Euro Drops Under 1.3000 Following Record High Yield On Italian 5 Year Auction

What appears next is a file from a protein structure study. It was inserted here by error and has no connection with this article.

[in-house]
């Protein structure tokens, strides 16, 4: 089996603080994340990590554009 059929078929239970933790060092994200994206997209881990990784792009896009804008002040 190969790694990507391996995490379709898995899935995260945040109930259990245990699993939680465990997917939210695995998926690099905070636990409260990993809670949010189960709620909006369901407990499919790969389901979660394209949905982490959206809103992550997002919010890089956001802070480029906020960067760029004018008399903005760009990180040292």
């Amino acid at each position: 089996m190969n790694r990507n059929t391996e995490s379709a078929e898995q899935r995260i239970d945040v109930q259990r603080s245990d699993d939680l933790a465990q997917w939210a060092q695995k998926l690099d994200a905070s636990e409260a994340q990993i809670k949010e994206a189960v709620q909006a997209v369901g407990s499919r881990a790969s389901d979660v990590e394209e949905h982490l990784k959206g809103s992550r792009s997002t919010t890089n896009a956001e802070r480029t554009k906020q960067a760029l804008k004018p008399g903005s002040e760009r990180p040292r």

And so the inevitable has happened: the European currency finally fell below that strange attrractor level of 1.3000 following an Italian 5 year auction that despite the "technical" clarification that it would be of Off The Run bonds, still ended up being the highest rate ever paid for a 5 Year piece of Italian paper. As Reuters explains, the euro slipped versus the dollar on Wednesday after Italy paid a euro era record yield of 6.47 percent to sell five-year debt, adding to concerns that an EU summit last week had made little progress in tackling the region's debt crisis. More: "Italy paid a euro era record yield of 6.47 percent to sell five-year paper at its first auction of longer-term debt after the EU moved towards greater fiscal integration at last week's summit, but failed to convince markets it can solve the debt crisis. The average yield at Wednesday's sale compares with an auction rate of 6.29 percent Italy paid a month ago, which was also a euro lifetime record high. Rome sold 3 billion euros of the Sept. 2016 BTP bond, the top of an unusually small range of 2 billion to 3 billion euros for the sale. Italy has trimmed the size of its auctions in reaction to market pressure but it will have to step up issuance in coming months if it is to meet a gross funding goal of around 440 billion euros next year." And result: EURUSD < 1.3000 which means bad things for the record high correlated stock market... and the Christmas Rally.